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  • Low Bit-Rate Compression of Facial Images

    Page(s): 2379 - 2383
    Save to Project icon | Request Permissions | Click to expandQuick Abstract | PDF file iconPDF (1655 KB) |  | HTML iconHTML  

    An efficient approach for face compression is introduced. Restricting a family of images to frontal facial mug shots enables us to first geometrically deform a given face into a canonical form in which the same facial features are mapped to the same spatial locations. Next, we break the image into tiles and model each image tile in a compact manner. Modeling the tile content relies on clustering the same tile location at many training images. A tree of vector-quantization dictionaries is constructed per location, and lossy compression is achieved using bit-allocation according to the significance of a tile. Repeating this modeling/coding scheme over several scales, the resulting multiscale algorithm is demonstrated to compress facial images at very low bit rates while keeping high visual qualities, outperforming JPEG-2000 performance significantly. View full abstract»

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  • On the Unequal Error Protection for Progressive Image Transmission

    Page(s): 2384 - 2388
    Save to Project icon | Request Permissions | Click to expandQuick Abstract | PDF file iconPDF (418 KB) |  | HTML iconHTML  

    In this paper, we consider the unequal error protection (UEP) for progressive image transmission when the coded packet size is fixed. First, we prove that, for the source code with convex rate-distortion (R-D) function and practically used channel codes, the channel code rate for each packet in the optimal rate allocation is nondecreasing indeed. Then, we give an upper bound for the channel code rate of the last packet so that the number of rate allocations in the exhaustive search can be predicted. Further, we propose a heuristic optimization method which has low complexity and obtains performance approaching to the optimal solutions for various channel conditions and transmission rates. View full abstract»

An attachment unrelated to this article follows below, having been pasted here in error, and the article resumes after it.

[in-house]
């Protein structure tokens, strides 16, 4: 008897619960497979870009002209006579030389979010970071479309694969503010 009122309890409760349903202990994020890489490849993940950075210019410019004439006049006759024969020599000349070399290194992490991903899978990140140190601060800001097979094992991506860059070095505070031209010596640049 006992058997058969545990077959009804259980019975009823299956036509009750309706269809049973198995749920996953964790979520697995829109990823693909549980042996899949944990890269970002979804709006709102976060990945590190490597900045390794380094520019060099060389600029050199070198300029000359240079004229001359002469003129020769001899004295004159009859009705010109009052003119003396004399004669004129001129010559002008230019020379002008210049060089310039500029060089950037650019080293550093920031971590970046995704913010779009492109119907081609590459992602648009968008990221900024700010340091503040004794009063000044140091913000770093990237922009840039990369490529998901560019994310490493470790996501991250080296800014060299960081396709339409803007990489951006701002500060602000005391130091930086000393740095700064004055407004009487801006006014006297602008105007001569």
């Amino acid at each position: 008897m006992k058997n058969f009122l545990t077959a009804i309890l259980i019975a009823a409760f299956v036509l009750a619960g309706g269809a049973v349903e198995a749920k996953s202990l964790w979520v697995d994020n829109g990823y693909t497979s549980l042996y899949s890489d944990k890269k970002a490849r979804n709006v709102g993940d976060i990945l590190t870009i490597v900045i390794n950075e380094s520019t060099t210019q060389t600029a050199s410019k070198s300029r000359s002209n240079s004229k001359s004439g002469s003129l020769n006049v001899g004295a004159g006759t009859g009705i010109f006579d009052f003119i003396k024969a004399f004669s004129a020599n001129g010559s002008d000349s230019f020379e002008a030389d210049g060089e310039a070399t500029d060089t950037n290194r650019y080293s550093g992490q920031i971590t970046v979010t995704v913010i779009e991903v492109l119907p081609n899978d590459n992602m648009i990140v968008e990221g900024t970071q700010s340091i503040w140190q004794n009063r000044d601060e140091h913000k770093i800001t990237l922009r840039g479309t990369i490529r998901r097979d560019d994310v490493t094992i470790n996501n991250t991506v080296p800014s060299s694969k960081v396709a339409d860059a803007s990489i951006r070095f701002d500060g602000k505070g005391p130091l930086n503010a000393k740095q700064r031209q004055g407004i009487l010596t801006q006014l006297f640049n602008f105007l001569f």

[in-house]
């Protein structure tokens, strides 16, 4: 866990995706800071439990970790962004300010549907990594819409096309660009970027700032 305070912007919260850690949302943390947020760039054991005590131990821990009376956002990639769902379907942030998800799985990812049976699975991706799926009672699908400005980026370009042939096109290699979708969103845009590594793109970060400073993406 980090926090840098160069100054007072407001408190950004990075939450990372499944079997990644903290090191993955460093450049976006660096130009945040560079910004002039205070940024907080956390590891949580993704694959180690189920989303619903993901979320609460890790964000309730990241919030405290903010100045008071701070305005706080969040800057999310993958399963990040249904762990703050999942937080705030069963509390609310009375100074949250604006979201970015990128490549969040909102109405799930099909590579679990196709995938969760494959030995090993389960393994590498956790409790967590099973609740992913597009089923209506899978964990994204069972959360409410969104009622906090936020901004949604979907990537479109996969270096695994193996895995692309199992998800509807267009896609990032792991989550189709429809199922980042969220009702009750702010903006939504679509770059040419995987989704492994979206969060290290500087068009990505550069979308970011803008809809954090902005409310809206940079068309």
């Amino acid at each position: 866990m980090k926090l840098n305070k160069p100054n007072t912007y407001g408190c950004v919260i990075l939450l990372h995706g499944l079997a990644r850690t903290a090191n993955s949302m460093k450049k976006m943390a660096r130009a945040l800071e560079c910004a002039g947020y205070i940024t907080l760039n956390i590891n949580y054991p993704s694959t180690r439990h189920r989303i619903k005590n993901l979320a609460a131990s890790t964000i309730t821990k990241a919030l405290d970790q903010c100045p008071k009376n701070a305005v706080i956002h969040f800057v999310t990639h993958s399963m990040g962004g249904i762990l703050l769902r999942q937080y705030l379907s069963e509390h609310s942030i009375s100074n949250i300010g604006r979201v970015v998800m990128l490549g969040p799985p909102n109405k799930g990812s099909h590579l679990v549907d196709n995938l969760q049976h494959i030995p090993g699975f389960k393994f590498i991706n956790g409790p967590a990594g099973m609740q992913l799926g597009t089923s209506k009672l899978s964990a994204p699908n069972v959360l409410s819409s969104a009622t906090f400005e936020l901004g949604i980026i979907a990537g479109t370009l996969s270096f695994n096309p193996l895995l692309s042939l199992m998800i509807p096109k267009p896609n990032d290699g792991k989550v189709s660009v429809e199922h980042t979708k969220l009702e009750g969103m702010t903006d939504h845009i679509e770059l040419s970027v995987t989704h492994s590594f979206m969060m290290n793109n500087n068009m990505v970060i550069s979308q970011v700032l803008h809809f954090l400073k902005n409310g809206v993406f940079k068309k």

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  • Median Filtering in Constant Time

    Page(s): 2389 - 2394
    Save to Project icon | Request Permissions | Click to expandQuick Abstract | PDF file iconPDF (1342 KB) |  | HTML iconHTML  

    The median filter is one of the basic building blocks in many image processing situations. However, its use has long been hampered by its algorithmic complexity O(tau) of in the kernel radius. With the trend toward larger images and proportionally larger filter kernels, the need for a more efficient median filtering algorithm becomes pressing. In this correspondence, a new, simple, yet much faster, algorithm exhibiting O(1) runtime complexity is described and analyzed. It is compared and benchmarked against previous algorithms. Extensions to higher dimensional or higher precision data and an approximation to a circular kernel are presented, as well. View full abstract»

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  • IEEE Transactions on Image Processing EDICS

    Page(s): 2395
    Save to Project icon | Request Permissions | PDF file iconPDF (24 KB)  
    Freely Available from IEEE

Aims & Scope

IEEE Transactions on Image Processing focuses on signal-processing aspects of image processing, imaging systems, and image scanning, display, and printing.

Full Aims & Scope

Meet Our Editors

Editor-in-Chief
Scott Acton
University of Virginia
Charlottesville, VA, USA
E-mail: acton@virginia.edu 
Phone: +1 434-982-2003